VDL: It’s a struggle. I think, the part that Kelly Sue and I have always had trouble reconciling is the original intent of these “women-in-prison” movies. There’s always that gratifying ending to most of them where the women finally rise above. There’s very satisfying resolution to whatever the conflict was. They’ll break out. They’ll kill the main antagonist they had in some spectacular way and that’s always great. But the other parts of it that are meant to break the women down, to strip them down to nothing more than objects, it’s tough to even watch it, sometimes. In using the “women-in-prison” genre as more of a vehicle to show and tell a story that is soaked in intersectional feminism is easy and yet not so easy! It’s kind of a tricky thing because you have to, again, balance that whole (question of) how do we throw in the elements that make this an actual exploitation book and yet make this satirical but at the same time, you know, we need to have a shower scene. And so it’s a challenge. I think that’s also what gets us motivated. I think that’s one of the things that excites us to move us forward. Once we figure that out, once we figure out that thing, once Kel gets that idea, that spark that kind of pushes us forward, then it’s like, “Aw, this is gonna be amazing, let’s try it!” I’m lucky enough to have a collaborator as brave as Kel. She’s always looking to push this, and I hope I can keep up.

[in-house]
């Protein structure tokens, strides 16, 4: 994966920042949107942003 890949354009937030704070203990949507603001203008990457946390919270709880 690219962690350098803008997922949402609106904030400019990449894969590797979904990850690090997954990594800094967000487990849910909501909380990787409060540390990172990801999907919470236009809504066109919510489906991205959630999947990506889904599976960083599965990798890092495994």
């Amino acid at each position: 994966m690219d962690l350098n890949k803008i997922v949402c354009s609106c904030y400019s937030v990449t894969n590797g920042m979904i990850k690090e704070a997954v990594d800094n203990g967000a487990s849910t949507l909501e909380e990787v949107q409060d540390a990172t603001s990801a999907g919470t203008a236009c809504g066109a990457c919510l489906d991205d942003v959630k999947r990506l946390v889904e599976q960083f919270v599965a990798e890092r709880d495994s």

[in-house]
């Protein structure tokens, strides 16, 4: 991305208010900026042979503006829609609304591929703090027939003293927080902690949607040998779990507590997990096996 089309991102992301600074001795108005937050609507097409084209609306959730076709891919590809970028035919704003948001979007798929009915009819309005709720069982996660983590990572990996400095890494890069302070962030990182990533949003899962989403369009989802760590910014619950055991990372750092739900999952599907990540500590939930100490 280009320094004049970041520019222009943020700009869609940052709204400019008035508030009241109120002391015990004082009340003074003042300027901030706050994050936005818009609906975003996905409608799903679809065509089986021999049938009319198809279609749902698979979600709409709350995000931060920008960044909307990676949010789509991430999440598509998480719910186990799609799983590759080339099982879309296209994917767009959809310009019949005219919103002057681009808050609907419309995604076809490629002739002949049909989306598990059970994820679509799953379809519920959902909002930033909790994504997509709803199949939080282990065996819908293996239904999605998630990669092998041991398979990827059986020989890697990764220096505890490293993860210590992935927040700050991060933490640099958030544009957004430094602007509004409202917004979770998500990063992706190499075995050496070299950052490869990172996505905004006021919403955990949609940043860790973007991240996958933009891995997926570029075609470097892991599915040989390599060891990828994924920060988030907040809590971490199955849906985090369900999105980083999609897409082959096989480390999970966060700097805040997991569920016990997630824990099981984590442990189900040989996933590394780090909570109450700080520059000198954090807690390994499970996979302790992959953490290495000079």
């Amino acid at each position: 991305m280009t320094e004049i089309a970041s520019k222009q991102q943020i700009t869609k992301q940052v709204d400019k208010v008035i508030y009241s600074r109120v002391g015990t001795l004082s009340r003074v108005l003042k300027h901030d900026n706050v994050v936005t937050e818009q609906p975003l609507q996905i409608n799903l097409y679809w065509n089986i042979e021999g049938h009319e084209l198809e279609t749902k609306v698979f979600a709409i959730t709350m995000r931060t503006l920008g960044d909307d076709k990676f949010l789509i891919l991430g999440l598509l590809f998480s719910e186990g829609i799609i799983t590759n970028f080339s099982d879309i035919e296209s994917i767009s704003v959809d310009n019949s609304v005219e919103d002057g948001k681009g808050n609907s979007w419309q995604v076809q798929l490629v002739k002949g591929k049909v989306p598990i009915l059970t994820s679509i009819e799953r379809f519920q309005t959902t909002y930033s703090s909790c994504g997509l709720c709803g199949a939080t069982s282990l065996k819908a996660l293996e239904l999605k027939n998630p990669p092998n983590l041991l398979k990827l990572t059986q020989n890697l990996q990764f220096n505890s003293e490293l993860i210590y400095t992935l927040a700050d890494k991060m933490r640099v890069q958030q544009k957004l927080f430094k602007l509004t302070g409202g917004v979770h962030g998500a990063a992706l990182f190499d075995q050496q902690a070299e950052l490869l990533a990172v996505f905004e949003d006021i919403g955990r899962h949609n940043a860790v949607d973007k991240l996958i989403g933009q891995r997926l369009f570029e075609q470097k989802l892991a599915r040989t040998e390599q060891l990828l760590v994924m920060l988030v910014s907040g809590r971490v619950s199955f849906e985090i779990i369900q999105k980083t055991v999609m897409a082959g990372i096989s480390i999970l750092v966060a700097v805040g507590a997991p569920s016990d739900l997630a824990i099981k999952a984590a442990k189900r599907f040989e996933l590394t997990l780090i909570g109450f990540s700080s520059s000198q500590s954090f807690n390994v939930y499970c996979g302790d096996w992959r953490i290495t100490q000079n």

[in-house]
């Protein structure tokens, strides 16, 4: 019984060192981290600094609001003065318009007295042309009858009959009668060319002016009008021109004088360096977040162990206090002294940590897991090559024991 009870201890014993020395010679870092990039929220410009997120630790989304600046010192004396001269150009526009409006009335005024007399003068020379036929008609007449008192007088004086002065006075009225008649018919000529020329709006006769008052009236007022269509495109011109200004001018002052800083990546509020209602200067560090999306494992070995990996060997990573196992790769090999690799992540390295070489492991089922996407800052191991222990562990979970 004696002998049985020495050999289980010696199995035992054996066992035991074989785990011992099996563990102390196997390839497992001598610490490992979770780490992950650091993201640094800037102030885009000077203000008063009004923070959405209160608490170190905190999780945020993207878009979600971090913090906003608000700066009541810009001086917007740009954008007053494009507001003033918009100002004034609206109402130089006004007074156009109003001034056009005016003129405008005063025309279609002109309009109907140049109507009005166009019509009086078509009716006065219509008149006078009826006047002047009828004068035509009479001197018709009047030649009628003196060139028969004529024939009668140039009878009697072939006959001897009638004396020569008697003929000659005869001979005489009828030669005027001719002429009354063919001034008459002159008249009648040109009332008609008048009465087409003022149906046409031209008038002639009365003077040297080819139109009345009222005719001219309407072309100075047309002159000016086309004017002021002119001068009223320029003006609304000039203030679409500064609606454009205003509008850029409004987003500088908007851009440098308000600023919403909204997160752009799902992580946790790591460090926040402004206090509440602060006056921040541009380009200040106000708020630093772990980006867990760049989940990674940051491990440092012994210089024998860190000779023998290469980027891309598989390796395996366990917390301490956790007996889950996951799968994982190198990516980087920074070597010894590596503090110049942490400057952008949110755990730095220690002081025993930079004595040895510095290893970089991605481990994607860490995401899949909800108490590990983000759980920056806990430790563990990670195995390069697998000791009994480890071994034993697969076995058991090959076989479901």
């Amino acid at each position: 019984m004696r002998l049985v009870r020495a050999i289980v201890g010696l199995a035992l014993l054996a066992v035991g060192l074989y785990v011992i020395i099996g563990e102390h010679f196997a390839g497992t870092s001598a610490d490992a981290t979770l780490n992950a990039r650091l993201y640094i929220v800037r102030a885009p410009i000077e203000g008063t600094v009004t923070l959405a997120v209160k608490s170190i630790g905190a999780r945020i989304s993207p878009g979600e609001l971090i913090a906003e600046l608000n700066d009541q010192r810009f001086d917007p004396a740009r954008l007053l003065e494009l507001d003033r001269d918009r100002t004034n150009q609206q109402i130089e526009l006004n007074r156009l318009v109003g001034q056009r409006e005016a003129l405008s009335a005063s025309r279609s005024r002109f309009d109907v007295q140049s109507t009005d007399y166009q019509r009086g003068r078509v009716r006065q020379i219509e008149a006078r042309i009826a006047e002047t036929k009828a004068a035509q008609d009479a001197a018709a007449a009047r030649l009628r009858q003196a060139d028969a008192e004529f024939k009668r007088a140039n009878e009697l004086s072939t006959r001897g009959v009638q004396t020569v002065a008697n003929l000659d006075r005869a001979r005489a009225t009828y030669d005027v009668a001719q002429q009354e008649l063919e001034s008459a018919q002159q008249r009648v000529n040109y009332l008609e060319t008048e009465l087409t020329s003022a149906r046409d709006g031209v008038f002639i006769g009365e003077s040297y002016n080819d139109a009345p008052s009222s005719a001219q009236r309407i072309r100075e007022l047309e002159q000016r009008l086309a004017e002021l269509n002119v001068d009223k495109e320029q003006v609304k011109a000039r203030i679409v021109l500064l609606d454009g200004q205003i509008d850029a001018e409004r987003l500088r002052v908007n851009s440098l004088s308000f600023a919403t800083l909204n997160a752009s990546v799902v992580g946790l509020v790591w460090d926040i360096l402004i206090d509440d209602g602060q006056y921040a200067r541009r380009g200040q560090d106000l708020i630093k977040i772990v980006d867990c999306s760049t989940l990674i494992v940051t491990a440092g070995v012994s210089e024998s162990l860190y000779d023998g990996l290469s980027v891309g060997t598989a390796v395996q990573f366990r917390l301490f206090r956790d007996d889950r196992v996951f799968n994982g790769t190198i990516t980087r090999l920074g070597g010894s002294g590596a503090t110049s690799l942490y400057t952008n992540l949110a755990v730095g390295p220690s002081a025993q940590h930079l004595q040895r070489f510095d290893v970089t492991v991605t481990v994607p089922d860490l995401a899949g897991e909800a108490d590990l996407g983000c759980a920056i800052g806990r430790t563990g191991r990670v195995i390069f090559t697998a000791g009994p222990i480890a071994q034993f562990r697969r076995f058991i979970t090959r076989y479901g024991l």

JR: Issue 8 features a great panel where Kam and Whitney are moving through the facility during a power outage and it’s a maze. I was really struck by that panel, it’s one of the things I loved a lot from that issue. Are you consciously looking at ways to push yourself, when you get the script do you think, “Here’s a great chance for me to push a layout, or try something unusual?” Or is it more an instinctual response to the script?
VDL: I don’t know how it comes out sometimes. I wish I knew because then I could probably get through my layouts a bit faster. Honestly, yeah, there’s a part of me that does want to push, to get better, to not feel like a fraud all the time. And there’s a part of me that does want to really see what I can do to first and foremost tell the story. That’s always, for me, my main priority. I want to make sure this story that we’re telling is clear and that everybody has no trouble reading it or following along with what’s happening. The visuals, the layouts are very important for that. Past that, whatever I can do to really push myself and make the visuals standout, I’m going to try it. Some things go better than others, I guess. I’ve had some misses, but I think it’s only in the attempts that you learn from those things. I’m happy to take the misses and learn from it at least and then try again the next time.
You can find Bitch Planet at your local comic shop or wherever digital comics are sold.